CMU Professors Awarded NSF Future of Work Grant

Funds Will Support AI-Augmented Learning Technologies in Community College IT Courses
SCS faculty members are part of a CMU team that received an NSF Future of Work grant to investigate how AI-augmented learning can help accelerate student progress in community college IT courses. (Photo courtesy of CCAC.)

Carnegie Mellon University (CMU) has announced that a team of professors from the School of Computer Science (SCS) and the Heinz College of Information Systems, Public Policy and Management has received one of 14 Future of Work grants from the U.S. National Science Foundation.

The grant, designed to increase opportunities for U.S. workers and generate positive societal and economic impacts both locally and nationally, will fund a project that will investigate how AI-augmented learning can help accelerate student progress in community college information technology (IT) courses.

"We are thrilled to receive the generous support of the National Science Foundation for our project," said Lee Branstetter, a professor of economics and public policy at Heinz College who will lead the project. "The digital economy is a source of opportunity, but most IT jobs are open only to workers with a university degree, leaving jobs unfilled and employees locked out of jobs for which they have the right aptitude but not the right degree. This grant will allow us to address worker shortages while creating cost-effective accessible pathways to living wage digital economy jobs for workers who previously lacked those opportunities."

The project team will work with the Community College of Allegheny County (CCAC) to investigate how a framework developed by learning scientists can be used to align knowledge components in the community college's IT courses with the most effective AI-driven educational technologies to enhance and accelerate learning.

"We are excited to be part of an effort that can provide pathways to family-sustaining careers by making more comprehensive technical education accessible to our students. This grant will enable CCAC and our team to develop a curriculum for a more diverse population of students who wish to pursue careers in technology," said Michael Rinsem, endowed professor of technical curriculum for CCAC. "By addressing challenging technical topics and making relevant content more accessible, we hope to provide the region with a well-trained workforce, positioning Pittsburgh as the leader in technological fields for years to come."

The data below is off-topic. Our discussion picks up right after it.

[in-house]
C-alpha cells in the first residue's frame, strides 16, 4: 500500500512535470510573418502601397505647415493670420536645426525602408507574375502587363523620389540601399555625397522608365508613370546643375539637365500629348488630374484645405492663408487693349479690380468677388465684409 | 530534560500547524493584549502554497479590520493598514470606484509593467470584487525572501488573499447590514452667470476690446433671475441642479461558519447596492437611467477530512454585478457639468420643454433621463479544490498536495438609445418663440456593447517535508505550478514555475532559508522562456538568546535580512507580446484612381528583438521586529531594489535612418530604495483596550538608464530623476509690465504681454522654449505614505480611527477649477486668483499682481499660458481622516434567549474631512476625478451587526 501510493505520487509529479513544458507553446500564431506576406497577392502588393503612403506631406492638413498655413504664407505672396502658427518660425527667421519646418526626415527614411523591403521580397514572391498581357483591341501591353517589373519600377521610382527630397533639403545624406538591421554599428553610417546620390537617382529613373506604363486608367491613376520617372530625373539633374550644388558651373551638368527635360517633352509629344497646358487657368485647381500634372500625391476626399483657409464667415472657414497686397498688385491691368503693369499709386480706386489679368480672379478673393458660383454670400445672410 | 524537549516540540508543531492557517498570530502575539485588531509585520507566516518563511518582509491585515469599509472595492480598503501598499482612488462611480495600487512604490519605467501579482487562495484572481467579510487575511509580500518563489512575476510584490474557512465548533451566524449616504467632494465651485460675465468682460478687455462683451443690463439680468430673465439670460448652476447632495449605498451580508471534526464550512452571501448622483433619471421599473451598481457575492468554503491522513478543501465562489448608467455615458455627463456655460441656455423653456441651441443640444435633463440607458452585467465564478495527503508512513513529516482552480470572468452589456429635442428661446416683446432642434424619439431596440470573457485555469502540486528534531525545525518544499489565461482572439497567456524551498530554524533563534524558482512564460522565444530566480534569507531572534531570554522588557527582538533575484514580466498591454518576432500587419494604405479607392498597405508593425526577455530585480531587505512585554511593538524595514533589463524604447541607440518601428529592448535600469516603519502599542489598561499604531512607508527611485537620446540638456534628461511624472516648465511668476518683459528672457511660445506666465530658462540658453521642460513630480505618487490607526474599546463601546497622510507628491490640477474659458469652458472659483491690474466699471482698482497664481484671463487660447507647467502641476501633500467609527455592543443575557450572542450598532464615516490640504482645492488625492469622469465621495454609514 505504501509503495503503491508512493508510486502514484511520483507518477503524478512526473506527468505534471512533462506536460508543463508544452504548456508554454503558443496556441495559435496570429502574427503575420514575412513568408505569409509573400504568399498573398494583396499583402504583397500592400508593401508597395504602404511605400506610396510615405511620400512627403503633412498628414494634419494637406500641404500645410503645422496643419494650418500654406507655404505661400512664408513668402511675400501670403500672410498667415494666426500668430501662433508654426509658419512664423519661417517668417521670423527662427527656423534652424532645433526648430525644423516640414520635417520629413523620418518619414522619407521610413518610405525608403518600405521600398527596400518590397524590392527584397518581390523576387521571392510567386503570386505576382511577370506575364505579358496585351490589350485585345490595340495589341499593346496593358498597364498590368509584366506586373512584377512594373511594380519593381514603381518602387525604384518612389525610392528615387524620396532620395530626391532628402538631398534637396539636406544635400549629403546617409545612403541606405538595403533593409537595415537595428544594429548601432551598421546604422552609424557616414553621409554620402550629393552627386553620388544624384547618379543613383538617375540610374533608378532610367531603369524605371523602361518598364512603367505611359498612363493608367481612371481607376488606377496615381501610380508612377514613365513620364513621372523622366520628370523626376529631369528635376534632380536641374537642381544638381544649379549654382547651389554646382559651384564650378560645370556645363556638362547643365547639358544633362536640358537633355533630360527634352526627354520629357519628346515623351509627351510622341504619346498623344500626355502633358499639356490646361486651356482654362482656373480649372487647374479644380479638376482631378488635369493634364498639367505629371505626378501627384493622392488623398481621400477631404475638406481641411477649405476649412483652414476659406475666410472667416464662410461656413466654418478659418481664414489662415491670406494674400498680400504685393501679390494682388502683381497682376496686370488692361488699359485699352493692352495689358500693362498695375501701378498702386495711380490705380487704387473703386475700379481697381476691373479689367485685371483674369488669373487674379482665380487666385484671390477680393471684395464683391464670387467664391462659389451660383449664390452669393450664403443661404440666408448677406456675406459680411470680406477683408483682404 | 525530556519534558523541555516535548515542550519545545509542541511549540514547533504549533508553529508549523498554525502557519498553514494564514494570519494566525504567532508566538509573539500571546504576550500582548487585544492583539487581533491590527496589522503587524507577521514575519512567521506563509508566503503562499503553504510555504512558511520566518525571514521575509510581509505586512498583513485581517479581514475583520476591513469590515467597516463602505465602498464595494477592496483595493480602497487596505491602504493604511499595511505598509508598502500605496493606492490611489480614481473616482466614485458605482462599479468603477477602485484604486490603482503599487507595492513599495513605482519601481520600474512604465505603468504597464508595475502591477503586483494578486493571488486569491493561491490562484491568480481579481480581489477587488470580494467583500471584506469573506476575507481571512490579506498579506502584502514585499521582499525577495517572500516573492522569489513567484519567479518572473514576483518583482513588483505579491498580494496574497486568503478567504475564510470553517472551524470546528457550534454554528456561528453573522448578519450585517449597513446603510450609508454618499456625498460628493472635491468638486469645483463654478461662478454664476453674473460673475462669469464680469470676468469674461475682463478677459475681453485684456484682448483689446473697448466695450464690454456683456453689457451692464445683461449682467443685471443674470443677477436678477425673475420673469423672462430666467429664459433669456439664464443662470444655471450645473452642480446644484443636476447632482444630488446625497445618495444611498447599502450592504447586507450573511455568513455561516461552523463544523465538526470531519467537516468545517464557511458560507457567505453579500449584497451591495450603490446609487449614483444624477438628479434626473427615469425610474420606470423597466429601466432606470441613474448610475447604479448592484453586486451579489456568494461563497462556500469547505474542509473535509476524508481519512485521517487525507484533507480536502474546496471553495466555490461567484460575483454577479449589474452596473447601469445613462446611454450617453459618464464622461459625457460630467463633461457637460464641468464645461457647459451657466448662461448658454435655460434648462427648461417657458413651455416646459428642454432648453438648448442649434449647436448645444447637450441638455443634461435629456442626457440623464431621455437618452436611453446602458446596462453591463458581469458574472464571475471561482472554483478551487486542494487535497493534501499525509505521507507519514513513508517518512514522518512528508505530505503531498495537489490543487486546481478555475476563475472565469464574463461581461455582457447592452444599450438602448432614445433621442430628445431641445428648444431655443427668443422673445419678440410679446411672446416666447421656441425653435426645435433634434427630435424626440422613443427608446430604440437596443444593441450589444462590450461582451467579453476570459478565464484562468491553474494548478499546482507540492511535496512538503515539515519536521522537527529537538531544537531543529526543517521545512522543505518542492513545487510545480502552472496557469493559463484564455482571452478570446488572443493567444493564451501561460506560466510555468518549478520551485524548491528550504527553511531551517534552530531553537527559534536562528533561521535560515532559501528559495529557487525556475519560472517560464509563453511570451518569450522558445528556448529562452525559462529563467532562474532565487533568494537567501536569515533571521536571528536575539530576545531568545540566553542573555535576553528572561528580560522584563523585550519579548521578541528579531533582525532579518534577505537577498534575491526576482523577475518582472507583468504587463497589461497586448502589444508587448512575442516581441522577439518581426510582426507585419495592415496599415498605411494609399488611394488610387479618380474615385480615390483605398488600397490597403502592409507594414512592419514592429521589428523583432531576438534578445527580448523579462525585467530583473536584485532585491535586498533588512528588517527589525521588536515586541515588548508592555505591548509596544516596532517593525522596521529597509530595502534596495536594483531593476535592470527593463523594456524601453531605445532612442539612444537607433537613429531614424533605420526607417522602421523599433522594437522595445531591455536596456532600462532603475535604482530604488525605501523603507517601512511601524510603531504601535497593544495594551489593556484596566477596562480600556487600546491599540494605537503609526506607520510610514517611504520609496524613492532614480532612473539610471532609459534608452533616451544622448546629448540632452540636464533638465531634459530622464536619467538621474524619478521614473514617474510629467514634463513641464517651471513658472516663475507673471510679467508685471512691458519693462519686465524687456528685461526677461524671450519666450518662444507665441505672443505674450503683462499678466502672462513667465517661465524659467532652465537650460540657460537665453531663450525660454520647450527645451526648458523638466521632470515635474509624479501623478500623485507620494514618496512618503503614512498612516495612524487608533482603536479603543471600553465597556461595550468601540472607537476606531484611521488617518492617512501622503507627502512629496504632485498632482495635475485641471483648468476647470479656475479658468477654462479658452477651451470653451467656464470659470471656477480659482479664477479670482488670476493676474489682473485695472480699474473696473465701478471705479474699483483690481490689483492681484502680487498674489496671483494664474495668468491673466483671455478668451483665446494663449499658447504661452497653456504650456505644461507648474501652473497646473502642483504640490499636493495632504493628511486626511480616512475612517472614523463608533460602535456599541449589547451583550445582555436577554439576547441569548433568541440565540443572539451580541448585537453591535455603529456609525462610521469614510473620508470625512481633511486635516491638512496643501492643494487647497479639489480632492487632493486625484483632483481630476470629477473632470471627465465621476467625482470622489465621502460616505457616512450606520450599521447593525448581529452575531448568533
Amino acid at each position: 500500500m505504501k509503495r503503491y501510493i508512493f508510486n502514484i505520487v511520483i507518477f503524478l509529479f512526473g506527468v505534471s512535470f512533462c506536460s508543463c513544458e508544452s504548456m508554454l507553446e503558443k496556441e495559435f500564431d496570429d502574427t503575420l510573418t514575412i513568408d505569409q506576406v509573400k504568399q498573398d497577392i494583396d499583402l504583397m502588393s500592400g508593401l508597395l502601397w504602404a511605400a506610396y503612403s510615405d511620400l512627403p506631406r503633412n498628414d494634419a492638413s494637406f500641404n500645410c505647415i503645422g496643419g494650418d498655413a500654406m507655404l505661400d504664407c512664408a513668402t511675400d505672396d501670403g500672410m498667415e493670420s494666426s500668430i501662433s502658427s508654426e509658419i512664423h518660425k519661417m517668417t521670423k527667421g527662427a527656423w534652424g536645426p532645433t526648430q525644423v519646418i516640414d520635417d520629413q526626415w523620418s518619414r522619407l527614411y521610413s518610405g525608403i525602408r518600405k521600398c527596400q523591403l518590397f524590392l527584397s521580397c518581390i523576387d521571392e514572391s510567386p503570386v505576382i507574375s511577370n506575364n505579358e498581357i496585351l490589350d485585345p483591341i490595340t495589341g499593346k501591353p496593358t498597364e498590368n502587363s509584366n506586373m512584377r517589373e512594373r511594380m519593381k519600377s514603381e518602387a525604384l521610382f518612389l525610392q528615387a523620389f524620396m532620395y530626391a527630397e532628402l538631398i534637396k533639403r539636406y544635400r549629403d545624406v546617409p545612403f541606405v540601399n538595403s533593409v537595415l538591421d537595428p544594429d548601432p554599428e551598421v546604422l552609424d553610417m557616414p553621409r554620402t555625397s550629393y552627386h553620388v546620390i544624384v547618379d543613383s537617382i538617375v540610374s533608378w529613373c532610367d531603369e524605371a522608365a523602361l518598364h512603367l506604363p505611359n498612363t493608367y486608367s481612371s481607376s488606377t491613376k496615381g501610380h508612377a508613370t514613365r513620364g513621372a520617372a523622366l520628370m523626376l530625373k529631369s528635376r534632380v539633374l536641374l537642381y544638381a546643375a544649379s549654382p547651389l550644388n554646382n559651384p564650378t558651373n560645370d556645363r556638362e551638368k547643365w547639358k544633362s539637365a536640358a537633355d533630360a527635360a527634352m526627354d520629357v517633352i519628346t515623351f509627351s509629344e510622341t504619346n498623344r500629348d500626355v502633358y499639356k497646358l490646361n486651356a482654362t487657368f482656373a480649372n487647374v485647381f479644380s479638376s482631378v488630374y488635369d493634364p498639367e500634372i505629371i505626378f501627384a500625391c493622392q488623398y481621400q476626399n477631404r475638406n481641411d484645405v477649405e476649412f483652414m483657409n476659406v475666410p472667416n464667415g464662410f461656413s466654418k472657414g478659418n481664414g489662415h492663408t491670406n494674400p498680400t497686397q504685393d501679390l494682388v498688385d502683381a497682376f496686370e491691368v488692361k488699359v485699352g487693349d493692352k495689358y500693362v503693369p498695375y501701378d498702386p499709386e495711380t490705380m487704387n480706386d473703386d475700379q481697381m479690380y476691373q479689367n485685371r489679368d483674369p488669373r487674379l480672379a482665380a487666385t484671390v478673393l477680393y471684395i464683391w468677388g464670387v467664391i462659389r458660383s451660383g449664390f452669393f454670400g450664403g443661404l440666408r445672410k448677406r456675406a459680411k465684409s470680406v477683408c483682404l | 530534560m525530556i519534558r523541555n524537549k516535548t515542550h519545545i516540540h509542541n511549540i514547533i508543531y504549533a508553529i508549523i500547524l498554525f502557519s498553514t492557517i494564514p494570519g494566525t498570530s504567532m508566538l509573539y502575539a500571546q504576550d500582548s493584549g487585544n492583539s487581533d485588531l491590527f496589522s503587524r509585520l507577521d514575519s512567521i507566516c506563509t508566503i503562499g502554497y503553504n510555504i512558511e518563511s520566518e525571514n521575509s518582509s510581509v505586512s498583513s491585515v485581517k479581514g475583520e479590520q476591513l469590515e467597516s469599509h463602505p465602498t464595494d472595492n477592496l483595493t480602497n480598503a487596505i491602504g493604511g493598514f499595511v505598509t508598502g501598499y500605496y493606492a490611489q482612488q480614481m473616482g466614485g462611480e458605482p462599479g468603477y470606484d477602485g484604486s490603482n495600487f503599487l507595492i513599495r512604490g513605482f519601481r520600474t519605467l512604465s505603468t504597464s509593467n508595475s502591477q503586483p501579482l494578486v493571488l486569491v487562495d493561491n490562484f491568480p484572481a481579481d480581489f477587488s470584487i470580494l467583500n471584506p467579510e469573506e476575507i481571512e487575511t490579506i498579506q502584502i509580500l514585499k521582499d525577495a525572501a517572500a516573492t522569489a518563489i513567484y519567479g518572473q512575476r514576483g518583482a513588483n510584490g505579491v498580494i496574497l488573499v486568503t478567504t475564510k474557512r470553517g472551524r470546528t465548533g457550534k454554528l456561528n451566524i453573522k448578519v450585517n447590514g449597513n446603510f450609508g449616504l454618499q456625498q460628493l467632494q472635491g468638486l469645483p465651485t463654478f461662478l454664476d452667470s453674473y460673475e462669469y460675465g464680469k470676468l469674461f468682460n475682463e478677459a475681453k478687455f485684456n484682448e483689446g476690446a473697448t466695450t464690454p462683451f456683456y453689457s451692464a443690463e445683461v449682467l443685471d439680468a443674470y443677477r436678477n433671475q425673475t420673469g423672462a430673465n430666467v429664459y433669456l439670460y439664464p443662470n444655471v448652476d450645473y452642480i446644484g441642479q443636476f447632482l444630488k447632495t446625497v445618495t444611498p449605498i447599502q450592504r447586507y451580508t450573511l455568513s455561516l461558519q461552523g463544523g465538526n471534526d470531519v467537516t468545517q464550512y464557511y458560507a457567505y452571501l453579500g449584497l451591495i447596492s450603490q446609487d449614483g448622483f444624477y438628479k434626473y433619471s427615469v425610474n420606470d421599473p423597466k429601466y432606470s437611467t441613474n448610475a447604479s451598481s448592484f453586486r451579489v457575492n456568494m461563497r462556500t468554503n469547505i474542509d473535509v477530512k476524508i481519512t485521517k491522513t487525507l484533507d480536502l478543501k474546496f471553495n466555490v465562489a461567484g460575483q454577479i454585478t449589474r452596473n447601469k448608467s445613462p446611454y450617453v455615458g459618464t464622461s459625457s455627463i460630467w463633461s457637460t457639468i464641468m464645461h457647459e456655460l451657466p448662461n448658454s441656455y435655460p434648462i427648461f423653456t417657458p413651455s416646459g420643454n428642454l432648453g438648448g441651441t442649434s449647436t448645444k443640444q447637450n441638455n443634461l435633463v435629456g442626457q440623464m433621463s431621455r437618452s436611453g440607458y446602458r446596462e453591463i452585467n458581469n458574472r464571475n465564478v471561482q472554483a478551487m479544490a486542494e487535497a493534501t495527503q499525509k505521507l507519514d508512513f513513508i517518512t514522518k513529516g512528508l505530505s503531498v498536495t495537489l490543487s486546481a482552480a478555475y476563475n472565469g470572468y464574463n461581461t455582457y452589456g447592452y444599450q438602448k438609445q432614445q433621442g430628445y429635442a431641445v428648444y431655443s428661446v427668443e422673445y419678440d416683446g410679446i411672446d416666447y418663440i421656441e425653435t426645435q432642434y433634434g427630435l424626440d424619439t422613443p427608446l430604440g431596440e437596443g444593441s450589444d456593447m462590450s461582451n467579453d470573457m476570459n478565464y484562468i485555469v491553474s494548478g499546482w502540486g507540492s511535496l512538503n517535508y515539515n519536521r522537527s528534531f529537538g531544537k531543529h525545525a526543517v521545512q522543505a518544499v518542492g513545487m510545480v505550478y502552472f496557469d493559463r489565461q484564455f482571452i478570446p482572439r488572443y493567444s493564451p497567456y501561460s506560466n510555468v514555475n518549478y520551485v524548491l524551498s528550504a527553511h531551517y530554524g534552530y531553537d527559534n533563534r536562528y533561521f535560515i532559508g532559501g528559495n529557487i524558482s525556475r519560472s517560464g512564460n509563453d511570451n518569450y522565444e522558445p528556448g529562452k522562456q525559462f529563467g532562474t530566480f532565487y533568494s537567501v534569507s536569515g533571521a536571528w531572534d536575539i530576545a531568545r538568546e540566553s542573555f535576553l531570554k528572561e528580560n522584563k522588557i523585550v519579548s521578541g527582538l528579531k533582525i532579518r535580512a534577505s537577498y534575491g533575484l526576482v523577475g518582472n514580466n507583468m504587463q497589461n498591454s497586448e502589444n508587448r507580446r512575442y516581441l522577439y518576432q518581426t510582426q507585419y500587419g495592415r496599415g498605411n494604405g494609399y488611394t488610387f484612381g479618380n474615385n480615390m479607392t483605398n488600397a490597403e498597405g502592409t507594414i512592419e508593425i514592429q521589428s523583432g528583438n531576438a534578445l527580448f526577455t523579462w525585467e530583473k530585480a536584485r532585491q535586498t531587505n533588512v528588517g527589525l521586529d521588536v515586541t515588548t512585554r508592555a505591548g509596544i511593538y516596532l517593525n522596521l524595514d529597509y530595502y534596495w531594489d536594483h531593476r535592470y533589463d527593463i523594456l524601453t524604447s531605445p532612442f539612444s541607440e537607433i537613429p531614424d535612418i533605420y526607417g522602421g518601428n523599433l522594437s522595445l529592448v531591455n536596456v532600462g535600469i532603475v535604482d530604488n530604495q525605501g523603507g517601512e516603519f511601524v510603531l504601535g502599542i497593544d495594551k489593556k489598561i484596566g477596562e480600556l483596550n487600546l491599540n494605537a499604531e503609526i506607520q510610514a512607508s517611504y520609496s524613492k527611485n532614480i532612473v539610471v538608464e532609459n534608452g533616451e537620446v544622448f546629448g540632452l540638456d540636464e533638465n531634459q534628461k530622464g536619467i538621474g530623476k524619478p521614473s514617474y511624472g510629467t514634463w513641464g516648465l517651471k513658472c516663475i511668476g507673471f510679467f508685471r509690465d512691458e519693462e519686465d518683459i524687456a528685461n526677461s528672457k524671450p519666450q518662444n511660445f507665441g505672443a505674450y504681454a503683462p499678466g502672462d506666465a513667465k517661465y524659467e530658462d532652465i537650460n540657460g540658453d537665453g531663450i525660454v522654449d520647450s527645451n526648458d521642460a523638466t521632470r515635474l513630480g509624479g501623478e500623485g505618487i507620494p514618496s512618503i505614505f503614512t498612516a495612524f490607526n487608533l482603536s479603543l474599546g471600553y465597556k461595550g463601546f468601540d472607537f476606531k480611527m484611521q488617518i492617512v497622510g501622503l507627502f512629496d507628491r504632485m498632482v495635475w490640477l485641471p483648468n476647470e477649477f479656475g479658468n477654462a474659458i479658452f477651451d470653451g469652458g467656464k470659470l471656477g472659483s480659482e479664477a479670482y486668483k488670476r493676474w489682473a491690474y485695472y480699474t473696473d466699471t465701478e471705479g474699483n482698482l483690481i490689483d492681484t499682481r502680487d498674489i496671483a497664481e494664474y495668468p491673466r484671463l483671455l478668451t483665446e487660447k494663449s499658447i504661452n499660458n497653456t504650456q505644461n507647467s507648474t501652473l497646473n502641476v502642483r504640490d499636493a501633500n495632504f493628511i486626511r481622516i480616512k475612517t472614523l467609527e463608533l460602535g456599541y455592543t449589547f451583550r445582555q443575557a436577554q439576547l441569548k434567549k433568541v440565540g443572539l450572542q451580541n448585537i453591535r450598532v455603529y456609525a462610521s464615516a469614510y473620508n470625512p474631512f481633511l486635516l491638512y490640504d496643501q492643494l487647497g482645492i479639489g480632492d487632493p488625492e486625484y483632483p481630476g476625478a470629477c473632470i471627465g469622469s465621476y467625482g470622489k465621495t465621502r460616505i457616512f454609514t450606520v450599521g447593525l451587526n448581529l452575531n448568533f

The project team of "A New Bridge to the Digital Economy: Integrated AI-Augmented Learning and Collaboration" includes SCS faculty members Carolyn Rose, Majd Sakr, Lauren Herckis and Bruce McLaren. The SCS team will use not only decades of research into computer- and technology-assisted learning science but also the latest developments in the field to enhance lessons. The team will work with the IT programs at CCAC to integrate AI-driven educational technologies such as intelligent tutoring systems and computer-supported collaborative learning.

"This project will break new ground in learning science by using an established theoretical framework to match the curricular components in IT courses with the most effective AI-driven educational technologies to support student learning," said Rose, the interim director of and a professor in the Language Technologies Institute. "We are excited to work with CCAC to use the latest advancements in artificial intelligence and learning science to help accelerate the future of work."

For More Information, Contact:

Aaron Aupperlee | 412-268-9068 | aaupperlee@cmu.edu